GNFAC Avalanche Forecast for Sun Dec 8, 2019

Not the Current Forecast

This is Alex Marienthal with the Gallatin National Forest Avalanche Forecast on Sunday, December 8th at 7:00 a.m. Today’s forecast is sponsored by Cooke City Super 8/Bearclaw Bob’s and Bridger Bowl. This forecast does not apply to operating ski areas.

Mountain Weather

This morning it is snowing across the advisory area, and snow will continue through this afternoon. At 6 a.m. the mountains have 6-10” of new snow near West Yellowstone, 8” near Cooke City, 4” near Big Sky and 1-2” near Bozeman. Wind is westerly at 15-25 mph with gusts in the 40s. Temperatures are 20s to low 30s F. Today, temperatures will drop to the low 20s and teens F, wind will be west to northwest at 20-30 mph and the mountains will get 5-8” of snow by tonight.

Snowpack and Avalanche Discussion

In the mountains near West Yellowstone, heavy new snow and strong wind are overloading a very weak snowpack and creating dangerous avalanche conditions. Large avalanches can easily be triggered on a layer of weak, sugary snow at the base of the snowpack (photo). Avalanches can be triggered on low angle terrain below steep slopes. Natural avalanches are likely on wind-loaded slopes where the biggest slabs of snow will grow through the day. Avoid travel on and underneath steep slopes. Avalanche danger is HIGH on wind loaded slopes and CONSIDERABLE on all other slopes.

See the Lionhead or Centennials regional page for videos and photos that show the weak, unstable snowpack there.

The mountains near Big Sky and the Taylor Fork have a weak, sugary layer of facets at the base of the snowpack (photo, photo, video). This snow structure is similar to the mountains near West Yellowstone, but half as much new snow is expected near Big Sky and Taylor Fork. Today new snow and strong wind will increase the avalanche danger and make avalanches easy to trigger. Avalanches breaking on sugary, weak snow can be triggered from lower angle terrain below steep slopes. Natural avalanches are possible on wind loaded slopes as they are loaded through today. Avalanche danger is CONSIDERABLE.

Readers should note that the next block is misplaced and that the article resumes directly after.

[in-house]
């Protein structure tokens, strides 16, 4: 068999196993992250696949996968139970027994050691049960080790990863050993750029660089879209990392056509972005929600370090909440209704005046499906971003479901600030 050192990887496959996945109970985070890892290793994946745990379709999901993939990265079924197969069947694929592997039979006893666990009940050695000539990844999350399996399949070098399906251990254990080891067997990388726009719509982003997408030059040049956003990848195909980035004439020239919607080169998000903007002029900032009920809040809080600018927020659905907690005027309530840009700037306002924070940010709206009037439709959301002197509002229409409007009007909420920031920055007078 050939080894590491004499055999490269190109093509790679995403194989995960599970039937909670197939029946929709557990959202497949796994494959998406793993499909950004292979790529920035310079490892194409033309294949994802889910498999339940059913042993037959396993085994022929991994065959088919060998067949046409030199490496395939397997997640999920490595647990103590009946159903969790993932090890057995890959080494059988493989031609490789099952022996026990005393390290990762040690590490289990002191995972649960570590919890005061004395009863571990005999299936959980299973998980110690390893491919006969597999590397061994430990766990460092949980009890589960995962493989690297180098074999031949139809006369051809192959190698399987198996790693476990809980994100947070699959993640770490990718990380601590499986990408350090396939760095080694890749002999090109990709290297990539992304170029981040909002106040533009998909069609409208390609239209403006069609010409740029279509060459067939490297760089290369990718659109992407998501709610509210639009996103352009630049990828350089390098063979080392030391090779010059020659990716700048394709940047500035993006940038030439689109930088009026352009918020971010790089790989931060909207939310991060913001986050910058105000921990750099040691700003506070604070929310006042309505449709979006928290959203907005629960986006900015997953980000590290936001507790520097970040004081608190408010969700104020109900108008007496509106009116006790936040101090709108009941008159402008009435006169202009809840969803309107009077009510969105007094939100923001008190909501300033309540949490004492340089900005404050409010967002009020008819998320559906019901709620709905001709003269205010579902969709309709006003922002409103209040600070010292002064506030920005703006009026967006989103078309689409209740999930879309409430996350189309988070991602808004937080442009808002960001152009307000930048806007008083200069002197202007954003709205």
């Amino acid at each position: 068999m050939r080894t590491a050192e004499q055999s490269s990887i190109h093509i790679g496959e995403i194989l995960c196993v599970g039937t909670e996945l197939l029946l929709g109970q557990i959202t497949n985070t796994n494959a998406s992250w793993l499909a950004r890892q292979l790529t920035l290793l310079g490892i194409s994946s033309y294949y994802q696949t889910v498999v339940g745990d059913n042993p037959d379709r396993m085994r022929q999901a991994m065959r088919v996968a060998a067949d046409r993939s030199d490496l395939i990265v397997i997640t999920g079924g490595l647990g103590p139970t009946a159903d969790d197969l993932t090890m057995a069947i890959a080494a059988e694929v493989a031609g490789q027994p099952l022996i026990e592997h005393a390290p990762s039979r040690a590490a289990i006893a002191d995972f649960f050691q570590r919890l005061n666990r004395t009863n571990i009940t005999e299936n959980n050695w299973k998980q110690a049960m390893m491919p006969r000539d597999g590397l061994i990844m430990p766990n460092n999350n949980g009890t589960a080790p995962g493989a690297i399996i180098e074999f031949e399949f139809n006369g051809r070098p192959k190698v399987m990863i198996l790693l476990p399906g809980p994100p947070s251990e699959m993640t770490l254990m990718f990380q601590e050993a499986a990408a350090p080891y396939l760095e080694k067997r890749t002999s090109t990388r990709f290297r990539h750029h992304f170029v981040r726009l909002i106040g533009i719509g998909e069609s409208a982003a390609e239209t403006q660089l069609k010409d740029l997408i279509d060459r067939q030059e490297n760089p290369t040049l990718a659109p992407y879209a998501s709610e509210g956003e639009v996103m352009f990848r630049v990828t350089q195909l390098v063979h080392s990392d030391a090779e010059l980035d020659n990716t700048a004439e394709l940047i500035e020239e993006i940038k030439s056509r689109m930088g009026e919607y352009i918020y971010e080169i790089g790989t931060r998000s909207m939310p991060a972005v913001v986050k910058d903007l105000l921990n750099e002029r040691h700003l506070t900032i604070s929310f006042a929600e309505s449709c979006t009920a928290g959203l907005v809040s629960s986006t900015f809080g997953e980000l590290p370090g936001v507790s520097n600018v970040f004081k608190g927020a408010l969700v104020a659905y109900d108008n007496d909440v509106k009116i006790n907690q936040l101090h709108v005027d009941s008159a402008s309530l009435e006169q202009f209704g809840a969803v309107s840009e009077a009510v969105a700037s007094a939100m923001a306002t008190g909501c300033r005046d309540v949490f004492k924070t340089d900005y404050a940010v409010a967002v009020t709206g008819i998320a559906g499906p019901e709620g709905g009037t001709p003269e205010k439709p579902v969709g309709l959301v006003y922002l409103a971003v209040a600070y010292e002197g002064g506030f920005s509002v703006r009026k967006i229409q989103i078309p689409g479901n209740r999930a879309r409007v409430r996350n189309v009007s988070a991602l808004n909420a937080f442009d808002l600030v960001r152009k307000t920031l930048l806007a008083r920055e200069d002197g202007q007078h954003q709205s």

The mountains near Cooke City have a snowpack that lacks widespread buried weak layers. Avalanches will mostly break directly below the new snow from last night and today, which will total over a foot of snow equal to at least 1” of snow water equivalent. Danger will increase through the day, and avalanches will be largest and easy to trigger where strong winds drift new snow into thick slabs. Avoid steep wind-loaded slopes. Practice cautious route finding and conservative terrain selection. Avalanche danger is CONSIDERABLE.

In the Bridger Range and Hyalite avalanches will break on the interface below the new snow, mainly where it is drifted into fresh slabs. Expect avalanches to become larger and easier to trigger as snow piles up through today. Carefully assess the stability of the new snow before riding in steep terrain.

On Tuesday and Thursday, Bridger Bowl Ski Patrol triggered hard slab avalanches that broke on a thin layer of facets (photo, video). You can trigger similar slides today on heavily wind-loaded slopes near the ridgeline, such as the upper third of Saddle Peak. Today the avalanche danger is MODERATE.

If you get out, please send us your observations no matter how brief. You can fill out an observation form, email us (, leave a VM at 406-587-6984, or Instagram (#gnfacobs).

Backcountry Barriers Contest

Click here to learn more about the Backcountry Barriers Contest:

We recognize that backcountry skiing can be daunting. That’s why Ben Goertzen and the Friends of the Gallatin National Forest Avalanche Center have teamed up to help breakdown some of the most prominent barriers of entry to backcountry skiing through this campaign. One lucky winner will be given a complete backcountry skiing kit, a spot in an avalanche awareness course, and featured in a three part video series that ends with an excursion into the backcountry with professional skier and filmmaker, Ben Goertzen. These videos will be used by the Friends of GNFAC to help other aspiring backcountry skiers gain awareness, knowledge and start to breakdown their barriers to entry.

Upcoming Avalanche Education and Events

Our education calendar is full of awareness lectures and field courses. Check it out and plan to attend one or two: Events and Education Calendar.


December 11, 1-hr Avalanche Awareness, 6-7 p.m. at REI.

December 12, Avalanche Awareness + Beacon Practice, 6-8 p.m. at Story Mill Community Center.


9 & 10 December, Snowmobile/Ski Introduction to Avalanche w/ Field Course, 12-5p Dec 9 and field day Dec 10. More info and Register Here.


December 9, 1-hr Avalanche Awareness, 7-8 p.m. at Manhattan High School.


Every Friday and Saturday, Snowpack Update and Rescue Training. Friday, 6:30-7:30 p.m. at the Soda Butte Lodge. Saturday anytime between 10-2 @ Round Lake.

The Last Word

The Gallatin Valley Snowmobile Association deserves a shout-out for putting up new beacon checkers at Taylor Fork and Buck Ridge Trailheads.

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